Rice University researchers have figured out what gives armchair nanotubes their unique bright colors: hydrogen-like objects called excitons.
Their findings appear in the online edition of the Journal of the American Chemical Society.
Armchair carbon nanotubes so named for the "U"-shaped configuration of the atoms at their uncapped tips are one-dimensional metals and have no band gap. This means electrons flow from one end to the other with little resistivity, the very property that may someday make armchair quantum wires possible.
The Rice researchers show armchair nanotubes absorb light like semiconductors. An electron is promoted from an immobile state to a conducting state by absorbing photons and leaving behind a positively charged "hole," said Rice physicist Junichiro Kono. The new electron-hole pair forms an exciton, which has a neutral charge.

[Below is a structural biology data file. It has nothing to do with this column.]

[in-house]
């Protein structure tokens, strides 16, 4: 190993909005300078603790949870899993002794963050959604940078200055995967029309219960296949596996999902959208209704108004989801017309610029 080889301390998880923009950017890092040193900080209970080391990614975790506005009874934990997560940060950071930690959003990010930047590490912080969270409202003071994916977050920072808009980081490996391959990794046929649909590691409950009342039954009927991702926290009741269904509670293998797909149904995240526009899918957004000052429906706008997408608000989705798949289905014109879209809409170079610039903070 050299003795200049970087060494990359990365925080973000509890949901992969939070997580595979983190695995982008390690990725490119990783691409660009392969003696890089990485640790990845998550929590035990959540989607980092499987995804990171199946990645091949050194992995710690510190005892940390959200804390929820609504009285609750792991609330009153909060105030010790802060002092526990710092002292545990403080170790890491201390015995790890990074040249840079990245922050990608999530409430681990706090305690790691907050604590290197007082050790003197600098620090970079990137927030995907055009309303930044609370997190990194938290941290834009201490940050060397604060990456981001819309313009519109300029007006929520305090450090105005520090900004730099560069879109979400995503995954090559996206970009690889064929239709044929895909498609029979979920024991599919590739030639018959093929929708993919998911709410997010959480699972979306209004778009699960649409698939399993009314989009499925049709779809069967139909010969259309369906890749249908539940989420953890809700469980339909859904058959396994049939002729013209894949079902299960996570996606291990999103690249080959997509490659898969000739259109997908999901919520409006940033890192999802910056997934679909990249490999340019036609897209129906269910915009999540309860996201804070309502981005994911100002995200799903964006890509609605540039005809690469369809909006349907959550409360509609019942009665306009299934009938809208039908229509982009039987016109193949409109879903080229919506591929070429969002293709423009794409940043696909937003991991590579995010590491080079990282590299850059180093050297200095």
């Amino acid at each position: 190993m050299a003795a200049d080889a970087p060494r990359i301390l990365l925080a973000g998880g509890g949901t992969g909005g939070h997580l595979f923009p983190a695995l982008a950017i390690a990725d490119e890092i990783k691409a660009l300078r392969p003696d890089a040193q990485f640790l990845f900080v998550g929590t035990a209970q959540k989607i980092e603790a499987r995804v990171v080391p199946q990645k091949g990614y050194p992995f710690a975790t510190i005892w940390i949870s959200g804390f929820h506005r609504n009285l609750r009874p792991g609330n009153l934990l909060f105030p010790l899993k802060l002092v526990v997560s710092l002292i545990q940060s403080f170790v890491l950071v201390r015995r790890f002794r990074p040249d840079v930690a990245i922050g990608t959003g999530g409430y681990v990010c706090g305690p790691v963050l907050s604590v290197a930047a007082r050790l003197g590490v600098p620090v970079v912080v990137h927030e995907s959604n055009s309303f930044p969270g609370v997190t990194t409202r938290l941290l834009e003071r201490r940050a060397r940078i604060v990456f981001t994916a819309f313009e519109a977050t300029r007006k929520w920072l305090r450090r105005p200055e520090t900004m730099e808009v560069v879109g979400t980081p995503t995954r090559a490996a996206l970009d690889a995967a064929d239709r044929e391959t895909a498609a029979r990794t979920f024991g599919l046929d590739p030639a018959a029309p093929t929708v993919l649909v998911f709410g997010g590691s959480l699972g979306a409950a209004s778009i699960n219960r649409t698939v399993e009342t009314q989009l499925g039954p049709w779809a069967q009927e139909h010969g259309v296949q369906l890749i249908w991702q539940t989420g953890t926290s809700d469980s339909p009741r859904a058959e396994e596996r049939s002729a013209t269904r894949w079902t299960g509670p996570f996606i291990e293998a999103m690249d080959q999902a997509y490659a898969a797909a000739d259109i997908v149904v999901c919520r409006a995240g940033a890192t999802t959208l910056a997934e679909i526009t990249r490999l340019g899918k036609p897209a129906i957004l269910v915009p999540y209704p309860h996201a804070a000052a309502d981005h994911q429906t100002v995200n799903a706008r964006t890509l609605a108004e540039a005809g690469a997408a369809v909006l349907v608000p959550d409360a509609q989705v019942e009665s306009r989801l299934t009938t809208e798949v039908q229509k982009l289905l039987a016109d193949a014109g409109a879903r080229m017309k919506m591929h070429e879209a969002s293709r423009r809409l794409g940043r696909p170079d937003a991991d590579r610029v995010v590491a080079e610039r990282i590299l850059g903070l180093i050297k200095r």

"The excitons are created by the absorption of a particular wavelength of light," said graduate student and lead author Erik Hroz. "What your eye sees is the light that's left over; the nanotubes take a portion of the visible spectrum out." The diameter of the nanotube determines which parts of the visible spectrum are absorbed; this absorption accounts for the rainbow of colors seen among different batches of nanotubes.
Scientists have realized that gold and silver nanoparticles could be manipulated to reflect brilliant hues a property that let artisans who had no notions of "nano" create stained glass windows for medieval cathedrals. Depending on their size, the particles absorbed and emitted light of particular colors due to a phenomenon known as plasma resonance.
In more recent times, researchers noticed semiconducting nanoparticles, also known as quantum dots, show colors determined by their size-dependent band gaps.
But plasma resonance happens at wavelengths outside the visible spectrum in metallic carbon nanotubes. And armchair nanot
|Contact: David Ruth|